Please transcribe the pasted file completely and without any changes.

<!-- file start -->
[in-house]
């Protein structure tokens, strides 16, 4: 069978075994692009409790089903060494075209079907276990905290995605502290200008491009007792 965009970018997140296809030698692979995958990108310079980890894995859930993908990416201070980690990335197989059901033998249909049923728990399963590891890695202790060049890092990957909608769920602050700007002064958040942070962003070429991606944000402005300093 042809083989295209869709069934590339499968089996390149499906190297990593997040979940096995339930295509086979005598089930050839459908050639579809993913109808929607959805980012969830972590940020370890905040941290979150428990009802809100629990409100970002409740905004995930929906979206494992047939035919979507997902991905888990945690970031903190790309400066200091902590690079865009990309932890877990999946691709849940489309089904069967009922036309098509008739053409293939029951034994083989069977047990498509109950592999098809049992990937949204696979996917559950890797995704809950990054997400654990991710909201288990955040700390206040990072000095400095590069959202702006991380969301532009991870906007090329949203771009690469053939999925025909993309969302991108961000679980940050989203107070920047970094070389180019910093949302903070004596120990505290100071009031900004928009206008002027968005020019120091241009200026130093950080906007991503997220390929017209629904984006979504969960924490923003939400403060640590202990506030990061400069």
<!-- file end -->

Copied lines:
[in-house]
């Protein structure tokens, strides 16, 4: 069978075994692009409790089903060494075209079907276990905290995605502290200008491009007792 965009970018997140296809030698692979995958990108310079980890894995859930993908990416201070980690990335197989059901033998249909049923728990399963590891890695202790060049890092990957909608769920602050700007002064958040942070962003070429991606944000402005300093 042809083989295209869709069934590339499968089996390149499906190297990593997040979940096995339930295509086979005598089930050839459908050639579809993913109808929607959805980012969830972590940020370890905040941290979150428990009802809100629990409100970002409740905004995930929906979206494992047939035919979507997902991905888990945690970031903190790309400066200091902590690079865009990309932890877990999946691709849940489309089904069967009922036309098509008739053409293939029951034994083989069977047990498509109950592999098809049992990937949204696979996917559950890797995704809950990054997400654990991710909201288990955040700390206040990072000095400095590069959202702006991380969301532009991870906007090329949203771009690469053939999925025909993309969302991108961000679980940050989203107070920047970094070389180019910093949302903070004596120990505290100071009031900004928009206008002027968005020019120091241009200026130093950080906007991503997220390929017209629904984006979504969960924490923003939400403060640590202990506030990061400069």